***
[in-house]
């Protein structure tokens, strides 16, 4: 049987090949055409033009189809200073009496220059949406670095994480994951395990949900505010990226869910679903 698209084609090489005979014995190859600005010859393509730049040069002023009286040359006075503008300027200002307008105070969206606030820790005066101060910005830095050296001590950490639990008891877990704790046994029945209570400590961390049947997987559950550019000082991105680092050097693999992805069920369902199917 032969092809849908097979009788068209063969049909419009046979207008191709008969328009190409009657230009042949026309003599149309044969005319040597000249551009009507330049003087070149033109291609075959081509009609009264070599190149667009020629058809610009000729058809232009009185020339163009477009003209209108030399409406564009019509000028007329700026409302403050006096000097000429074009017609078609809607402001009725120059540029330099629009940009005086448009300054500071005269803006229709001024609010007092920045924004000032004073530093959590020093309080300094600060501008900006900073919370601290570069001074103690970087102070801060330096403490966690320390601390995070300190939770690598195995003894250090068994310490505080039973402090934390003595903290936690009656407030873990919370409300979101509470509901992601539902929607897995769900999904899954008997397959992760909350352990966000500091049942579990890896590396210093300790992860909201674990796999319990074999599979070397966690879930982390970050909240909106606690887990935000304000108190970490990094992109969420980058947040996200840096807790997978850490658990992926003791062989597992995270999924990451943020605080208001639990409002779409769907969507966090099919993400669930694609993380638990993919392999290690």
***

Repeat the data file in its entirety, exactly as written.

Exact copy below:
[in-house]
């Protein structure tokens, strides 16, 4: 049987090949055409033009189809200073009496220059949406670095994480994951395990949900505010990226869910679903 698209084609090489005979014995190859600005010859393509730049040069002023009286040359006075503008300027200002307008105070969206606030820790005066101060910005830095050296001590950490639990008891877990704790046994029945209570400590961390049947997987559950550019000082991105680092050097693999992805069920369902199917 032969092809849908097979009788068209063969049909419009046979207008191709008969328009190409009657230009042949026309003599149309044969005319040597000249551009009507330049003087070149033109291609075959081509009609009264070599190149667009020629058809610009000729058809232009009185020339163009477009003209209108030399409406564009019509000028007329700026409302403050006096000097000429074009017609078609809607402001009725120059540029330099629009940009005086448009300054500071005269803006229709001024609010007092920045924004000032004073530093959590020093309080300094600060501008900006900073919370601290570069001074103690970087102070801060330096403490966690320390601390995070300190939770690598195995003894250090068994310490505080039973402090934390003595903290936690009656407030873990919370409300979101509470509901992601539902929607897995769900999904899954008997397959992760909350352990966000500091049942579990890896590396210093300790992860909201674990796999319990074999599979070397966690879930982390970050909240909106606690887990935000304000108190970490990094992109969420980058947040996200840096807790997978850490658990992926003791062989597992995270999924990451943020605080208001639990409002779409769907969507966090099919993400669930694609993380638990993919392999290690």